The Power of Storytelling

There’s a lot of talk in the business world about how important it is to learn to tell good stories when you’re trying to build your brand or business. But as Denis Haack points out over at The High Calling, there’s more to it than that: The nonprofit I direct knows that if our Board [Read More…]

Creativity Creep

At The New Yorker, Joshua Rothman has some interesting stuff to say about “creativity creep”: Every culture elects some central virtues, and creativity is one of ours. In fact, right now, we’re living through a creativity boom. Few qualities are more sought after, few skills more envied. Everyone wants to be more creative—how else, we think, [Read More…]

Work less, do more, live better

Patience Schell reminds us that we might want to reconsider longer hours if we actually want to do good work: Some years ago, I heard that a colleague characterised me as “someone who didn’t work weekends”. This description was not meant as a compliment. It’s true that I make a concerted effort to keep something approximating normal [Read More…]

Work/Life Separation

I frequently work from home, as does my husband, and it’s been a process of trial and error to figure out how to do that well. I wish I’d read this piece from 99U on work/life separation: Emotional traffic through that door moves in both directions: good news in one arena can lead to positive [Read More…]

Why Can’t Men Be Friends?

Over at Christianity Today, they’re asking a provocative question: why can’t men be friends? As a single person, I acutely need intimacy and loyalty from my friends. I’m eager for them to say to me, “We love you because you’re ours,” without leaving an escape clause. Part of the reason I need that kind of friendship is [Read More…]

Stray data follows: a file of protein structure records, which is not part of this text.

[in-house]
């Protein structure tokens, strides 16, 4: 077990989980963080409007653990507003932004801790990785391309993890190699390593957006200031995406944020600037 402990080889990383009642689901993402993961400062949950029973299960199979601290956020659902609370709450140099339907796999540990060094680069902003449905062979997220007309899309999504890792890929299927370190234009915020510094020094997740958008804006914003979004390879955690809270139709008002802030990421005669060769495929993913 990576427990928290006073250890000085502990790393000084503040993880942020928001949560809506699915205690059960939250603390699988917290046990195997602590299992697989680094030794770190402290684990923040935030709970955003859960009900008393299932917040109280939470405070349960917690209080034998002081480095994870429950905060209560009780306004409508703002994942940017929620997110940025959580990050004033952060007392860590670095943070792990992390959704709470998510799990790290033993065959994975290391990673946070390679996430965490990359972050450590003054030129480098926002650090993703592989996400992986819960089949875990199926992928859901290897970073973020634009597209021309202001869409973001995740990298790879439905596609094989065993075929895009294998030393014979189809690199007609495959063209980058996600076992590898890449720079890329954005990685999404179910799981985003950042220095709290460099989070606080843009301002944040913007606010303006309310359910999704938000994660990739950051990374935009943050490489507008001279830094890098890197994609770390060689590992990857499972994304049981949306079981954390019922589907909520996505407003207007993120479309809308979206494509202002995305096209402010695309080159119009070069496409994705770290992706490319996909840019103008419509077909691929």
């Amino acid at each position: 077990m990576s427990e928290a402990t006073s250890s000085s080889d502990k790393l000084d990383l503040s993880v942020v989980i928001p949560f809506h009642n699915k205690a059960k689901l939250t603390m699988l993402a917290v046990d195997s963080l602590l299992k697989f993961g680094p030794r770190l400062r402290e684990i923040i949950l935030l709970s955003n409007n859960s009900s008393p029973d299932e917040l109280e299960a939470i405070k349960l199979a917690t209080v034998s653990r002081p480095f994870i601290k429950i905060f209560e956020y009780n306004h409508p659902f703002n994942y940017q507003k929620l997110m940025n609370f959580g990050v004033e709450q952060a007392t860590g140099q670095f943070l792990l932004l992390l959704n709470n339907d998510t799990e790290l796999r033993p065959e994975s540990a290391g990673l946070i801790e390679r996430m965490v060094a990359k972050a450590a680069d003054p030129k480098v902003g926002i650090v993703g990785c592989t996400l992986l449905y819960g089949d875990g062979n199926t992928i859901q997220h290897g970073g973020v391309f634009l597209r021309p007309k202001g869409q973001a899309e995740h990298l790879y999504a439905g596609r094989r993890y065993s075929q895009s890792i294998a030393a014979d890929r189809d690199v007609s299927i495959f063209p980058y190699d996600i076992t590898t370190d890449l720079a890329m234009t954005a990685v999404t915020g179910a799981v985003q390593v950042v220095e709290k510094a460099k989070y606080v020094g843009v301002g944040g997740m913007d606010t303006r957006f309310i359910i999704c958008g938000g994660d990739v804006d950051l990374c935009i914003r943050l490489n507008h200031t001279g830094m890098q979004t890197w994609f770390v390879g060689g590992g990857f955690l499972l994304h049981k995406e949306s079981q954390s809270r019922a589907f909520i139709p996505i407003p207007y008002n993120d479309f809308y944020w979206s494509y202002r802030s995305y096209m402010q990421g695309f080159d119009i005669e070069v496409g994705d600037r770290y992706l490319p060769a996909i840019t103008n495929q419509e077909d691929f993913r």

Quotidian Magic

In The Curator, Josh Gotwalt writes about Boyhood, the movie that is turning out to be the talk of the year: In his essay, which Emily Belz cited in her review for WORLD,  “E Unibus Pluram” David Foster Wallace critiques the stylized conceits of contemporary cinema and television as meretriciously catering to our desire to transcend our average daily lives. These hysterical [Read More…]

A Letter to My Younger Self: Three Crucial Needs in Your Life

Over at The High Calling, they’ve been running a series of “letters to my younger self.” I especially liked Bob Robinson’s letter: Not only was Richard good at what he did, he had developed a reputation for honesty and integrity. People knew that his word was solid and that they could trust him. His clients [Read More…]

The Oldest Story: Broadchurch and True Detective

At Christianity Today, I wrote about Broadchurch and True Detective and the situation in Ferguson, and whether or not I am part of the problem: But there’s one very important thing both shows do, something that Christians, frankly, need to do better in their storytelling: they understand intuitively that sin is both a personal and a corporate matter. Sin is something in [Read More…]

The Power of Privileged Words